decline-and-fallSent down from Oxford for indecent behaviour, Paul Pennyfeather is oddly unsurprised to find himself qualifying for the position of schoolmaster at Llanabba Castle. Hi colleagues are an assortment of misfits, rascals and fools, including Prendy (plagued by doubts) and Captain Grimes, who is always in the soup (or just plain drunk). Then Sports Day arrives, and with it the delectable Margot Beste-Chetwynde, floating on a scented breeze. As the farce unfolds and the young run riot, no one is safe, least of all Paul.

requiem-a-hallucinationIn this enchanting and evocative novel, Antonio Tabucchi takes the reader on a dream-like trip to Portugal, a country he is deeply attached to. He spent many years there as director of the Italian Cultural Institute in Lisbon. He even wrote Requiem in Portuguese; it had to be translated into Italian for publication in his native Italy.

Requiem‘s narrator has an appointment to meet someone on a quay by the Tagus at twelve. But, it turns out, not twelve noon, twelve midnight, so he has a long time to while away. As the day unfolds, he has many encounters–a young junky, a taxi driver who is not familiar with the streets, several waiters, a gypsy, a cemetery keeper, the mysterious Isabel, an accordionist, in all almost two dozen people both real and illusionary. Finally he meets The Guest, the ghost of the long dead great poet Fernando Pessoa. Part travelog, part autobiography, part fiction, and even a bit of a cookbook, Requiem becomes an homage to a country and its people, and a farewell to the past as the narrator lays claim to a literary forebear who, like himself, is an evasive and many-sided personality.

vernon-godlittleNamed as one of the 100 Best Things in the World by GQ magazine in 2003, the riotous adventures of Vernon Gregory Little in small town Texas and beachfront Mexico mark one of the most spectacular, irreverent and bizarre debuts of the twenty-first century so far. Its depiction of innocence and simple humanity (all seasoned with a dash of dysfunctional profanity) in an evil world is never less than astonishing. The only novel to be set in the barbecue sauce capital of Central Texas, Vernon God Little suggests that desperate times throw up the most unlikely of heroes.

arab-jazzKosher sushi, kebabs, a second-hand bookshop and a bar: the 19th arrondissement in Paris is a cosmopolitan district where multicultural citizens live, love and worship alongside one another. This peace is shattered when Ahmed Taroudant’s melancholy daydreams are interrupted by the blood dripping from his upstairs neighbour’s brutally mutilated corpse.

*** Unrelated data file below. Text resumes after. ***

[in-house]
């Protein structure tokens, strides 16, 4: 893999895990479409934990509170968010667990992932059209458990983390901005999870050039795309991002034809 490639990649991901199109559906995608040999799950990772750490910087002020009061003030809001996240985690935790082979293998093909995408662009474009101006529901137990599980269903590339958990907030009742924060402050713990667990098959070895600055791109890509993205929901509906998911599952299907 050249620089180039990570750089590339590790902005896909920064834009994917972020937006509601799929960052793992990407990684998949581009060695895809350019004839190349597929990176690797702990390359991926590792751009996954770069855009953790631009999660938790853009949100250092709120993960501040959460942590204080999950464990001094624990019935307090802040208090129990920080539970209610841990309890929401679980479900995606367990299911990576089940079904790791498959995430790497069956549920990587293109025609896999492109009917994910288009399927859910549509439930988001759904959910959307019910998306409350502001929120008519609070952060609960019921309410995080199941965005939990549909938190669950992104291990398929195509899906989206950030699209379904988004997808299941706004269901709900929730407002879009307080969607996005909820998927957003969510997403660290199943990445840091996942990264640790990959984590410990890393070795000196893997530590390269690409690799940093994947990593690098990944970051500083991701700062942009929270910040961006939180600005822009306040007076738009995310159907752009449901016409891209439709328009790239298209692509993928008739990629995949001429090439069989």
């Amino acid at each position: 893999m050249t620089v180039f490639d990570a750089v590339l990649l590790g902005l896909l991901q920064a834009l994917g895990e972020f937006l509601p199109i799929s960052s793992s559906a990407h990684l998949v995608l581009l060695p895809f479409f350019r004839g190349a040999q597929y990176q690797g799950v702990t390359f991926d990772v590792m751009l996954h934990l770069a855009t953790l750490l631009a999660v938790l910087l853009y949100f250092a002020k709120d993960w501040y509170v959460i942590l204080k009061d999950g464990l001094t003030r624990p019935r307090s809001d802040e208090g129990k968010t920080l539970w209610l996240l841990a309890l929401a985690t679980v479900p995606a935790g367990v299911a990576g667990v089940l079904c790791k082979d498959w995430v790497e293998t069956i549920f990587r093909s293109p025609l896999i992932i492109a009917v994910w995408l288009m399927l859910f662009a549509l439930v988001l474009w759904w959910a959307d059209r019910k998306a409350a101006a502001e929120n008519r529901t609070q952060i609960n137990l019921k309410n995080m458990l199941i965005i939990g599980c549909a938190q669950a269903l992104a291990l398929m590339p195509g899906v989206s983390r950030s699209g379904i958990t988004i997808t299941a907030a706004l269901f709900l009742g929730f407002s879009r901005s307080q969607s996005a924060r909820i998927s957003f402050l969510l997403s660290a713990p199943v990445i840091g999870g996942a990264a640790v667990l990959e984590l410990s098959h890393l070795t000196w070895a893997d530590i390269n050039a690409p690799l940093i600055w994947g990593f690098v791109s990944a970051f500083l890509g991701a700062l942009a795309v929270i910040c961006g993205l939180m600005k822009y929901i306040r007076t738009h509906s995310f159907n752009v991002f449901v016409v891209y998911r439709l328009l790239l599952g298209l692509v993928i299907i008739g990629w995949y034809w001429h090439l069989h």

The violent murder of Laura Vignole, and the pork joint placed next to her, set imaginations ablaze across the neighbourhood, and Ahmed finds himself the prime suspect. But detectives Rachel Kupferstein and Jean Hamelot are not short of other leads. What is the connection between a disbanded hip-hop group and the fiery extremist preachers that jostle for attention in the streets? And what is the mysterious blue pill that is taking the district by storm?

Karim Miské demonstrates a sharp eye for character and an evocative sense of place, moving seamlessly between the sensual streets of Paris and the synagogues of New York to reveal the truth behind a horrifying crime.

by-grand-central-station-i-sat-down-and-weptElizabeth Smart’s passionate fictional account of her intense love-affair with the poet George Barker, described by Angela Carter as ‘Like Madame Bovary blasted by lightening . . .A masterpiece’. One day, while browsing in a London bookshop, Elizabeth Smart chanced upon a slim volume of poetry by George Barker – and fell passionately in love with him through the printed word. Eventually they communicated directly and, as a result of Barker’s impecunious circumstances, Elizabeth Smart flew both him and his wife from Japan, where he was teaching, to join her in the United States. Thus began one of the most extraordinary, intense and ultimately tragic love affairs of our time. They never married but Elizabeth bore George Barker four children and their relationship provided the impassioned inspiration for one of the most moving and immediate chronicles of a love affair ever written – By Grand Central Station I Sat Down and Wept. Originally published in 1945, this remarkable book is now widely identified as a classic work of poetic prose which, more than six decades later, has retained all of its searing poignancy, beauty and power of impact.

Welcome to Literature in Pubs

Literature in Pubs (LIPs) is a community book group searching for literary stimulation in the relaxing atmosphere of a good pub. Currently the meetings are held at The Railway Pub on Tithebarn Street in Liverpool city centre, on the 3rd Monday of every month at 6pm-8pm.

The aim is to provide an informal setting for people to come and discuss their ideas in relation to a piece of literature once a month. No literary background is required, just a passion for discussion.

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